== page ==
The U.S. Senate approved nearly $40 billion in aid for Ukraine on Thursday sending the bill to the White House for President Joe Biden to sign into law as Washington races to keep military assistance flowing nearly three months after Russia's invasion.

The Senate voted 86-11 in favor of the package of military, economic and humanitarian assistance, by far the largest U.S. aid package for Ukraine to date. All 11 no votes were from Republicans.

"This is a large package, and it will meet the large needs of the Ukrainian people as they fight for their survival," Democratic Senate Majority Leader Chuck Schumer said, urging support for the emergency supplemental spending bill before the vote.

"By passing this emergency aid, the Senate can now say to the Ukrainian people: help is on the way. Real help. Significant help. Help that could make sure that the Ukrainians are victorious," Schumer said.

The House of Representatives passed the spending bill on May 10, also with every "no" vote from Republicans. It stalled in the Senate after Republican Senator Rand Paul refused to allow a quick vote. Biden's fellow Democrats narrowly control both the House and Senate, but Senate rules require unanimous consent to move quickly to a final vote on most legislation.

Secretary of State Antony Blinken and Defense Secretary Lloyd Austin had urged lawmakers to work quickly, telling congressional leaders in a letter that the military had enough funds to send weapons to Kyiv only until Thursday, May 19.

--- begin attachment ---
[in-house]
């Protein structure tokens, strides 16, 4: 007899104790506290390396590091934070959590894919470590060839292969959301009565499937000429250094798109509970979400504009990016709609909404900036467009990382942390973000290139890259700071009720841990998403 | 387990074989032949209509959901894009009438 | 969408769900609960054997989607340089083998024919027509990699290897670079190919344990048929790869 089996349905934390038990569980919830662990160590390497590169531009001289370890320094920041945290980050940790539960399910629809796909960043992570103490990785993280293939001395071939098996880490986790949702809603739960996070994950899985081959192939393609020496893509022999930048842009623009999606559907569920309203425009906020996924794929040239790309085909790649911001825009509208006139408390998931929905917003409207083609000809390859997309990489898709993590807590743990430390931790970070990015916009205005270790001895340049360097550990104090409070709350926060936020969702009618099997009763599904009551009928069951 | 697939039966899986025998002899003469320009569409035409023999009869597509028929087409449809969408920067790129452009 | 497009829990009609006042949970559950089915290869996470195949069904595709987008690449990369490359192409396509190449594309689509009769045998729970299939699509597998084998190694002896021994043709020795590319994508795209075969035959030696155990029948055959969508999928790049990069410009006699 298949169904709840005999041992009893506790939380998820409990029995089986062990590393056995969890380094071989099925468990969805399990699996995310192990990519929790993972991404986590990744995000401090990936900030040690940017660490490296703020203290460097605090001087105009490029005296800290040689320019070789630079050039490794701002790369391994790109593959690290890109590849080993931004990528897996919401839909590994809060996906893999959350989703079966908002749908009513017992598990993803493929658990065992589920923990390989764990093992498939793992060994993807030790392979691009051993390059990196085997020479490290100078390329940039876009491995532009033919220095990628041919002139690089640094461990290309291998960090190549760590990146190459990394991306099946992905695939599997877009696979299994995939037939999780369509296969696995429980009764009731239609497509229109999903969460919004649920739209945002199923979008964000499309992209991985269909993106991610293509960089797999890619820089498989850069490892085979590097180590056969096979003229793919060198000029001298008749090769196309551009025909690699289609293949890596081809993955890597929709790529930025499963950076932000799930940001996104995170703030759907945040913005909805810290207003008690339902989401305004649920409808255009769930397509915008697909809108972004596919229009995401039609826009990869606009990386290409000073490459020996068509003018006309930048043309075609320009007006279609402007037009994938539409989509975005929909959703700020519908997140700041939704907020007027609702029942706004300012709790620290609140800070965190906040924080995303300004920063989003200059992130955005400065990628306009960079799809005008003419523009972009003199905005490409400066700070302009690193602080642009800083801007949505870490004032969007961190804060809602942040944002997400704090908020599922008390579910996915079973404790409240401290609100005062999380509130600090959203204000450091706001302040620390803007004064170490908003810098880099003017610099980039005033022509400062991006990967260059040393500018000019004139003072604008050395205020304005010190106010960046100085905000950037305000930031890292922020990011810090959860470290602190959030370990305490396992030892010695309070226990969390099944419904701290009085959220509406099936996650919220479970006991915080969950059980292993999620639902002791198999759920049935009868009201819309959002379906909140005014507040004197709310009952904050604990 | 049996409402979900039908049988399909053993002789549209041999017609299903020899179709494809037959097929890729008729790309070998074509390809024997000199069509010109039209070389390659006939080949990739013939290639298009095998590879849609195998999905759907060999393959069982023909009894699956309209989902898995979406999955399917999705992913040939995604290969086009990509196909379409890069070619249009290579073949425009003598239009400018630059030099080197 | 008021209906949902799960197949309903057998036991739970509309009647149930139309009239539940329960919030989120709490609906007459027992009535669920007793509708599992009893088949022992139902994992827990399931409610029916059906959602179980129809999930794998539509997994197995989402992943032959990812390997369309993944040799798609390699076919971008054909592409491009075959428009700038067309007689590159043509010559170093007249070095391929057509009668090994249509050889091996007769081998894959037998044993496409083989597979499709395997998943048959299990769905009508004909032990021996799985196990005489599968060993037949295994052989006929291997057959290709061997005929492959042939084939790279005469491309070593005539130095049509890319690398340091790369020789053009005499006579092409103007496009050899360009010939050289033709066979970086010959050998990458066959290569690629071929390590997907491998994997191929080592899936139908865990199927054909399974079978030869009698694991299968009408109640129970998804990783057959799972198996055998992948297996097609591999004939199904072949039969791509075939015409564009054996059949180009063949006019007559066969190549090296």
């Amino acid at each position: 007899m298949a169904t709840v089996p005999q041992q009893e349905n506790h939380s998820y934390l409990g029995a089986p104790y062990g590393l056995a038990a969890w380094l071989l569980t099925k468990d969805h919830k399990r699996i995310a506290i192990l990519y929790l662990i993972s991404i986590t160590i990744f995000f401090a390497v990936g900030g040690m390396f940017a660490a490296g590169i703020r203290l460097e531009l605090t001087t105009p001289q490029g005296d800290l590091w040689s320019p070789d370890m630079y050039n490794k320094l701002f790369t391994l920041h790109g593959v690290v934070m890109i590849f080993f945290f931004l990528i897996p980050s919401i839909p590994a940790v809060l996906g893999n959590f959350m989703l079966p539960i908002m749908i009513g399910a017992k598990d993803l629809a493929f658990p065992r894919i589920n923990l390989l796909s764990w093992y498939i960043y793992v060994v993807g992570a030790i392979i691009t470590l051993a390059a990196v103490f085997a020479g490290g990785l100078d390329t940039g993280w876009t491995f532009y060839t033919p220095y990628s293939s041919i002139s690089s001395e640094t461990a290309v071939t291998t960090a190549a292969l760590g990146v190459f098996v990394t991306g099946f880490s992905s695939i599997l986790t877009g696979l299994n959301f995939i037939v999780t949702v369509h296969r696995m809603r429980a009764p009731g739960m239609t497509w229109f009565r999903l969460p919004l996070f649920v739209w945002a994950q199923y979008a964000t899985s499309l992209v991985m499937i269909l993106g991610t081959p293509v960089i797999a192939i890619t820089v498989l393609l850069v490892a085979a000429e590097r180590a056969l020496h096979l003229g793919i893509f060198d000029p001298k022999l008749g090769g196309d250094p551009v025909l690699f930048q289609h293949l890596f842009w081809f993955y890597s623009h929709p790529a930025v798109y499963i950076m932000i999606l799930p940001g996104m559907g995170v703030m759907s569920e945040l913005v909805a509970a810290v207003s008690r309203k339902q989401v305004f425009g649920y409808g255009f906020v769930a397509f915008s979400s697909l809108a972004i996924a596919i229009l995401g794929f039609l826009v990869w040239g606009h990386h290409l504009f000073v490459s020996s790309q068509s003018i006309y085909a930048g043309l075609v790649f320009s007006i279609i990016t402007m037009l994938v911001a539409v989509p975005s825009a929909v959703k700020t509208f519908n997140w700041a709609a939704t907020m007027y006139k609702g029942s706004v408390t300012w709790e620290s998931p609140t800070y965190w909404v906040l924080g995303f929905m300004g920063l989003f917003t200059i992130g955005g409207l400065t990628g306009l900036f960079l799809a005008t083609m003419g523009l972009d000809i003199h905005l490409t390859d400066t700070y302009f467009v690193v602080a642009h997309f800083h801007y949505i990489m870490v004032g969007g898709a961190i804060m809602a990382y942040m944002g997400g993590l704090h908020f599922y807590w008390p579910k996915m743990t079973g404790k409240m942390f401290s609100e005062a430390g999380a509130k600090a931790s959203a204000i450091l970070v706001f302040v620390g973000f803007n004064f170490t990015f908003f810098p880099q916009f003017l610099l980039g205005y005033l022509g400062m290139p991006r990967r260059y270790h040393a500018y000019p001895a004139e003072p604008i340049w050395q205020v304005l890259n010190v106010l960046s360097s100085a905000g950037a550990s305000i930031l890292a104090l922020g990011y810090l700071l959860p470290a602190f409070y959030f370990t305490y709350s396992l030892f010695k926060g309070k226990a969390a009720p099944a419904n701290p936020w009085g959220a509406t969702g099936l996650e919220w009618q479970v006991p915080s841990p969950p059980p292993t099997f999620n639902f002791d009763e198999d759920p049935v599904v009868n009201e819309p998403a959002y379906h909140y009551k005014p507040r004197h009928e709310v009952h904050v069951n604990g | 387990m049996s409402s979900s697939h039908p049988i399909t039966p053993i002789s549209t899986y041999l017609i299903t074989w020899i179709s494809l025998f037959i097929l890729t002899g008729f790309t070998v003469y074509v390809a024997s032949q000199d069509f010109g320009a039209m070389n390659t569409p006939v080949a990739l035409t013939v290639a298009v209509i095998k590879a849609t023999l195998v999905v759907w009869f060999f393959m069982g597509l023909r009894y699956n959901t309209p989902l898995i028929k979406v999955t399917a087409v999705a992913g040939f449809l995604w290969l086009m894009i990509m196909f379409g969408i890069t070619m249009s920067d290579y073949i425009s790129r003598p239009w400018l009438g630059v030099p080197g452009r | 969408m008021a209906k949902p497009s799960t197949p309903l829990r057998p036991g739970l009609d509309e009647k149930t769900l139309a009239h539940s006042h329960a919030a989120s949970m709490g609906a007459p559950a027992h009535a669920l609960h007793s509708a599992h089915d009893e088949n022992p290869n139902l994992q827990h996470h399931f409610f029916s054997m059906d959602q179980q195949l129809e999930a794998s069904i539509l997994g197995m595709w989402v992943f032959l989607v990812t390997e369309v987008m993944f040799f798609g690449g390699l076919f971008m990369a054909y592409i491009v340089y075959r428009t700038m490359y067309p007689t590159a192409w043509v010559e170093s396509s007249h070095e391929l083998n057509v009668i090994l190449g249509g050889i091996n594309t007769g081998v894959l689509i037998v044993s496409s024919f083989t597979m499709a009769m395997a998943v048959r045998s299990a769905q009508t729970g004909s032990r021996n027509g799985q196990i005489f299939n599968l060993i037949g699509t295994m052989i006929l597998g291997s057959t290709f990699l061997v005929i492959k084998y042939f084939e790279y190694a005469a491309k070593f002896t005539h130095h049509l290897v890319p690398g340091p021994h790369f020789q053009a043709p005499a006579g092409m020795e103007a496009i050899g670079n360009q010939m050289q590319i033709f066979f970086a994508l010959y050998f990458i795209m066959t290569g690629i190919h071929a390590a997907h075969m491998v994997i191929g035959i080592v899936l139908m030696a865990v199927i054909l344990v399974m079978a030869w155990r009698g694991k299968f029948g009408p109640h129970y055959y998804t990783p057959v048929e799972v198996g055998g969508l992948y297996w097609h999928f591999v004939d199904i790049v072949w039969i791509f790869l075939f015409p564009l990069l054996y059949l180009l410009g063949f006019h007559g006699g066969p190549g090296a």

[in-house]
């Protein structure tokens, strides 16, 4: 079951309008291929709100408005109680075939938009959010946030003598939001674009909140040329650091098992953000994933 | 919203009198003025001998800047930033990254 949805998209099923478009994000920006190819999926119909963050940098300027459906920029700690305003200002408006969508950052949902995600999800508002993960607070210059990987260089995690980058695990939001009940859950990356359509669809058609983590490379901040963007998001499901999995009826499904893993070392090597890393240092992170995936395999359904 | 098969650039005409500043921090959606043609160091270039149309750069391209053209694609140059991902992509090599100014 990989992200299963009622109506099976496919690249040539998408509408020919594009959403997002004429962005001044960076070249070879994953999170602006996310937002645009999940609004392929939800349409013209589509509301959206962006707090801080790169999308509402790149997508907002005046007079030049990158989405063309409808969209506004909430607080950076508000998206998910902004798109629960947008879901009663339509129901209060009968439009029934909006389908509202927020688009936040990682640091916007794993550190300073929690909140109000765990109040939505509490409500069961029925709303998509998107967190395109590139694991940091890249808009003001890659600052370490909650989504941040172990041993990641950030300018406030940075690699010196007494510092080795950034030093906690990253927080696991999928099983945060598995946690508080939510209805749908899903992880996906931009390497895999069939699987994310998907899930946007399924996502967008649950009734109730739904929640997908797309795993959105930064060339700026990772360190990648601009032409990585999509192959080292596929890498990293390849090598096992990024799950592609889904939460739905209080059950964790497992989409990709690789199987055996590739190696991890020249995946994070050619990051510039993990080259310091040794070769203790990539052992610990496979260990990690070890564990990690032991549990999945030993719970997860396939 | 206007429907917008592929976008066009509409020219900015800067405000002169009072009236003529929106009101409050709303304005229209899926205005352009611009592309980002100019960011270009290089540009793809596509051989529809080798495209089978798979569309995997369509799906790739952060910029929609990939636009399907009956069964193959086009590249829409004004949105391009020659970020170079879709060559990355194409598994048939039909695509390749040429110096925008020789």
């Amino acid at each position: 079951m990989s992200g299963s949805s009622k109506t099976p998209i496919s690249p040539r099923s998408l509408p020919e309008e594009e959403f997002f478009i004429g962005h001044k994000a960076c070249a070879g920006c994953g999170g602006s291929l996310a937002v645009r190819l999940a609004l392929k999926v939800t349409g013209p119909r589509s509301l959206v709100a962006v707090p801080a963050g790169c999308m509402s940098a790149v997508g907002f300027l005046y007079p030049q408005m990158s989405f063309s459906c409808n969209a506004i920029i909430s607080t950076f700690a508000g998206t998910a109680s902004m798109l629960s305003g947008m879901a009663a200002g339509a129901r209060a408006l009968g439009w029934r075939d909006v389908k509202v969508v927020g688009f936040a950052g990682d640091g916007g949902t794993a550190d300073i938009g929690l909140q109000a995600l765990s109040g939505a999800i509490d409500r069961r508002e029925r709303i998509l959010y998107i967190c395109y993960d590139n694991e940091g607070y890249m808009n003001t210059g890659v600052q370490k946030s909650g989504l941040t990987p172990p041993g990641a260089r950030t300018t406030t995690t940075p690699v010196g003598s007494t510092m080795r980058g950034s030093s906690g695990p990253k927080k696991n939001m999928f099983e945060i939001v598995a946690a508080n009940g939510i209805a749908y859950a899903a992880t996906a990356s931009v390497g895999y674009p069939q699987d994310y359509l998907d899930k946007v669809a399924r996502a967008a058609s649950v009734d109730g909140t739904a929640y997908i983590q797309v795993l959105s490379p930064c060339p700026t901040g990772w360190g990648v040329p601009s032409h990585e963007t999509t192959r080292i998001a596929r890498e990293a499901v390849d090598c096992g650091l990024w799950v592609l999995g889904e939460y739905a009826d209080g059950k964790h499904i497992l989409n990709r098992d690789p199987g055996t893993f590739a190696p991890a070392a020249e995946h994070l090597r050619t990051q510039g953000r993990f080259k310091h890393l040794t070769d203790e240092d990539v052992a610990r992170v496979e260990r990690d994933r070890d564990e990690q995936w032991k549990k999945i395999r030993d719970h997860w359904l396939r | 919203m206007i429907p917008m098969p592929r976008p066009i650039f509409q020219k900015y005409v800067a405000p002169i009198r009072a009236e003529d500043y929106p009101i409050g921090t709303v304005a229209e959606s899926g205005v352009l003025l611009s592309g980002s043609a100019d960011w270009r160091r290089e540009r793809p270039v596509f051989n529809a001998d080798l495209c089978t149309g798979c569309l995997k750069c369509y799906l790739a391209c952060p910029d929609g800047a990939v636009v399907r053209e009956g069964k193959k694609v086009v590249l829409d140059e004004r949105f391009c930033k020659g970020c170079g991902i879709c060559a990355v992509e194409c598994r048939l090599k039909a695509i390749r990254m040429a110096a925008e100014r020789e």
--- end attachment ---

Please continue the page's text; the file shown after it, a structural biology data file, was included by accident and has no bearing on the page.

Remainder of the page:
When Biden signs the supplemental spending bill into law, it will bring the total amount of U.S. aid approved for Ukraine to well over $50 billion since the Russian invasion began on Feb. 24.

The package includes $6 billion for security assistance, including training, equipment, weapons and support; $8.7 billion to replenish stocks of U.S. equipment sent to Ukraine, and $3.9 billion for European Command operations.

In addition, the legislation authorizes a further $11 billion in Presidential Drawdown Authority, which allows Biden to authorize the transfer of articles and services from U.S. stocks without congressional approval in response to an emergency.

It also includes $5 billion to address food insecurity globally due to the conflict and nearly $9 billion for an economic support fund for Ukraine.

The war has killed thousands of civilians, forced millions of Ukrainians from their homes and reduced cities to rubble. Moscow has little to show for it beyond a strip of territory in the south and marginal gains in the east.